Young people from across America made up a significant amount of the huge crowds that gathered in Washington, D.C. for the annual March for Life.
John Hughes, an 18-year-old student at Seton Hall Preparatory School in New Jersey, told CNA that he supports the event because “to not be pro-life is to be ignorant.”
“Science has shown that life begins in the womb,” he said, arguing that abortion advocates demonstrate a “lack of responsibility” in ignoring the science of fetal development.
Even most U.S. states, Hughes added, recognize an unborn baby as a living child if both mother and baby are killed in a violent crime.
The college student was among the massive crowds of young people who weathered fog and rain in the nation’s capital to attend the annual March for Life on Jan. 23.
Organizers said they believe the event attracted more participants than last year’s estimated 400,000.
The march was held one day after the 39th anniversary of the Supreme Court’s 1973 Roe v. Wade decision that legalized abortion in the United States.
Hughes said that he is “one hundred percent” hopeful about the future of the pro-life movement, given several legislative pro-life efforts on the state level such as abortion restrictions or Planned Parenthood defunding.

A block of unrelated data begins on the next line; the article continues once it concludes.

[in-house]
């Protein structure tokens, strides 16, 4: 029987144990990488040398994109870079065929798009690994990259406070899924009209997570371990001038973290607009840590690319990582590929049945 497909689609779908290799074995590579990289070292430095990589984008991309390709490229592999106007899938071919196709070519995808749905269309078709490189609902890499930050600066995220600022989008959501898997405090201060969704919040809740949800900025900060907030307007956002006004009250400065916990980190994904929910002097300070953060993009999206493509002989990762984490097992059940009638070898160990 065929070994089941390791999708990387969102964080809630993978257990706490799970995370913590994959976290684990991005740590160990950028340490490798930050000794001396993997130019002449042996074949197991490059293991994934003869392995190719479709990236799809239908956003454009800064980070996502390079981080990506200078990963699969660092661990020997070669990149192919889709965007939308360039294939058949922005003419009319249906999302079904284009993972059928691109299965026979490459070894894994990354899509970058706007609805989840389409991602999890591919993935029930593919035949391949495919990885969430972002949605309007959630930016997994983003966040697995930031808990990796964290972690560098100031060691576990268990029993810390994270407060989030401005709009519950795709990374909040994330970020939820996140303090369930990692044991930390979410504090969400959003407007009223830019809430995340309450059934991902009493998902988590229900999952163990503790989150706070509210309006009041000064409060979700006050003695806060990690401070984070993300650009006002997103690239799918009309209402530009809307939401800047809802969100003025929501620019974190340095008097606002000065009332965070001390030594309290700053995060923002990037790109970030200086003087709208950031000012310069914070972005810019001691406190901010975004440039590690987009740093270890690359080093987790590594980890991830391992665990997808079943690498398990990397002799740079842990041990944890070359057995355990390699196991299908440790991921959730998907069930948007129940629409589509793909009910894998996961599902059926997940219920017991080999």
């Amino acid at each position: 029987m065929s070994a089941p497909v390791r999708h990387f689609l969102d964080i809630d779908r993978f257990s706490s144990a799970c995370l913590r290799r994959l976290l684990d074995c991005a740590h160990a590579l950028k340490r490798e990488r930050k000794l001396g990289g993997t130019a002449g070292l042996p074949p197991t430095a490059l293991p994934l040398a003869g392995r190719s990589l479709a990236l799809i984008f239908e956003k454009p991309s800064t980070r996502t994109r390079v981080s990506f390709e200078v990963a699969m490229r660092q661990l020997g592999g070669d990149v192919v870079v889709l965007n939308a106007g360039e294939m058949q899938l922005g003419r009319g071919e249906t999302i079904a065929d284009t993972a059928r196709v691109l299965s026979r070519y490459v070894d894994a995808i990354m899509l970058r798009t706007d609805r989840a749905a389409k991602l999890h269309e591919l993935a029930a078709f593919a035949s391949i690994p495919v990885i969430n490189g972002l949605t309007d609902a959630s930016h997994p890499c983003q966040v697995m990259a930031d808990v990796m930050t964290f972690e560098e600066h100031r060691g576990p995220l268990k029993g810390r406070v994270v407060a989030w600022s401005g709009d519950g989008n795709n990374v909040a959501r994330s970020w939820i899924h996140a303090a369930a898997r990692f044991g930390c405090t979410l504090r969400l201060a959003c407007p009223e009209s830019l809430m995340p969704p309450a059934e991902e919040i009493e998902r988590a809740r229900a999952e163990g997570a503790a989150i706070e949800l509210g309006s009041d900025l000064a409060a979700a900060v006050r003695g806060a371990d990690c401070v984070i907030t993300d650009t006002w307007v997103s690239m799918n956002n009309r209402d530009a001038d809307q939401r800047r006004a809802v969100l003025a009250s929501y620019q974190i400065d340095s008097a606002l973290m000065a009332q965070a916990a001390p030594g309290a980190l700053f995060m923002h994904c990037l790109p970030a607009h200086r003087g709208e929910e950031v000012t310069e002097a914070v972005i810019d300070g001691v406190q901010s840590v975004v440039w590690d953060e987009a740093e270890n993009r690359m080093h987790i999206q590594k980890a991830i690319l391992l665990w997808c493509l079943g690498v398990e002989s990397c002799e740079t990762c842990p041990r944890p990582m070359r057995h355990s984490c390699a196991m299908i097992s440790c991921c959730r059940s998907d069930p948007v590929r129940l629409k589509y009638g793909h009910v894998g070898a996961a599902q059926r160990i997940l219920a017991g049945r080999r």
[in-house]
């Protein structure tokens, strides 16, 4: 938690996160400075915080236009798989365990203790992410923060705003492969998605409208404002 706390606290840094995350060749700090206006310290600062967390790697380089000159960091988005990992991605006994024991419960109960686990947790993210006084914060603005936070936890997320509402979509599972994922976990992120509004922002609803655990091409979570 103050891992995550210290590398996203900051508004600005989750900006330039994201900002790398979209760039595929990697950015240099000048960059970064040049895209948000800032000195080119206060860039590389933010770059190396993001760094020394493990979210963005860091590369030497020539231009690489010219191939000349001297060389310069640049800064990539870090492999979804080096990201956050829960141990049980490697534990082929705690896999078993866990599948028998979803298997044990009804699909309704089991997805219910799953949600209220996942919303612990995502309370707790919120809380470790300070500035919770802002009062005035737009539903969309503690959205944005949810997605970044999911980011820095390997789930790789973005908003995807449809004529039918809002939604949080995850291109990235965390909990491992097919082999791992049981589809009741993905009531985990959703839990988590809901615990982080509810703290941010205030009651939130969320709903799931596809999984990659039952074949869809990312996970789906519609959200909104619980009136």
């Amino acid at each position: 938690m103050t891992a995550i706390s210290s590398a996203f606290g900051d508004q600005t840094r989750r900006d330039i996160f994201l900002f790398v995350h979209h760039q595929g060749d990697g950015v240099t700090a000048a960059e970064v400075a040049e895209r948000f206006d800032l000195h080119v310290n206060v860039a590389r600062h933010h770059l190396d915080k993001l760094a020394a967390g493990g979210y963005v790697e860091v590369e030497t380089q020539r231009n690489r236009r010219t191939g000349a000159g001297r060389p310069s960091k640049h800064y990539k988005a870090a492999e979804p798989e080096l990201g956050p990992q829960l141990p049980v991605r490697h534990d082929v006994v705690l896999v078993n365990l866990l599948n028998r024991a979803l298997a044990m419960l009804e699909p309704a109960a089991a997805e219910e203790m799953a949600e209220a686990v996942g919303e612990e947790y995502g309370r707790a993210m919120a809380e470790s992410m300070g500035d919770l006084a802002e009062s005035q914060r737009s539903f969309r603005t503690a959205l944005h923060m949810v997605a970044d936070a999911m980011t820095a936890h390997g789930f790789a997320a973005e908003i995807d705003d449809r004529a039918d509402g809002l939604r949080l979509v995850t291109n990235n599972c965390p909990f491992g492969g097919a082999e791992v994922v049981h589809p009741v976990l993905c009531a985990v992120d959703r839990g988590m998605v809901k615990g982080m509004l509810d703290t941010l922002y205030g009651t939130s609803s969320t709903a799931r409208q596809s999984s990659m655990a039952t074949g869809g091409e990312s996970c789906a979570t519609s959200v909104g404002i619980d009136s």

“It’s a youth movement,” he said.
Kari Boyd, a student at Michigan State University, added that she believes abortion hurts women.
She explained that Planned Parenthood and other organizations that support abortion “are not telling women the truth” when they say that an unborn baby is a “blob of cells” and fail to show women that the fetus they carry is “another human being.”
Support for women’s rights does not create the “right to kill an innocent unborn child,” Boyd said. “Women don’t have the right to murder.”
Matt Menendez, age 20, is the president of Harvard right to life. He explained that although the United States is largely pro-life, there are only a small minority of students at Harvard “who are willing to speak up” in defense of life.
“We’re always fighting an uphill battle,” he said. While the work is “very difficult,” it is also “very, very rewarding.”
He said that the group regularly receives calls and emails “from people who say they’re afraid to be prolife.”
Menendez described the group’s work as “fighting an intellectual battle” in the hopes of “opening discourse” on a topic that is considered somewhat “taboo” and is “often ignored” at Harvard.
“It’s really energizing to be part of that movement,” he said.
Luciana Milano, another member of Harvard’s right to life group, attended the march for the first time this year. She explained that attending Harvard strengthened her pro-life views because she was forced to defend her beliefs to those who disagreed with her.
She said that although the experience “has been difficult,” it has made her “a stronger believer” in the dignity of all human life.”
Describing the march as “awesome,” Milano said that she was impressed and overwhelmed by the large number of people attending the event.
“The second that I saw large amounts of people, I almost cried,” she said.